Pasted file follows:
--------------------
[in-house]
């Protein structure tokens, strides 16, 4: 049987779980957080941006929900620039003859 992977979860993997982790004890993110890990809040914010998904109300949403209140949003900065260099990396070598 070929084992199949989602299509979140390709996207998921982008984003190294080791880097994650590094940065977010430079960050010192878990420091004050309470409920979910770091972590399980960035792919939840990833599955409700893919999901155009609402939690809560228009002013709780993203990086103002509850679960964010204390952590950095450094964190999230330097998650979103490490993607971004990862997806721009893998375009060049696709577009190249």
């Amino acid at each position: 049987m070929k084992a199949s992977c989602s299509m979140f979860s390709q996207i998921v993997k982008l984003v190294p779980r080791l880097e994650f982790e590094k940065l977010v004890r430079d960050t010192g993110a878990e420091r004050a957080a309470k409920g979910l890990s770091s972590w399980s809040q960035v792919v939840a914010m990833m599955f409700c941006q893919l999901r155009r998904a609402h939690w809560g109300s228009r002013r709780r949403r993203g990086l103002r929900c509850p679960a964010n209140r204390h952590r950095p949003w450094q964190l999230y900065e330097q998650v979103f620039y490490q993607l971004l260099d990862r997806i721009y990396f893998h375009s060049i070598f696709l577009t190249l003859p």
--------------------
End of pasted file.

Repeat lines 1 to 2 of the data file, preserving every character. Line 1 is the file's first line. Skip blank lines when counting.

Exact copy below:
[in-house]
């Protein structure tokens, strides 16, 4: 049987779980957080941006929900620039003859 992977979860993997982790004890993110890990809040914010998904109300949403209140949003900065260099990396070598 070929084992199949989602299509979140390709996207998921982008984003190294080791880097994650590094940065977010430079960050010192878990420091004050309470409920979910770091972590399980960035792919939840990833599955409700893919999901155009609402939690809560228009002013709780993203990086103002509850679960964010204390952590950095450094964190999230330097998650979103490490993607971004990862997806721009893998375009060049696709577009190249």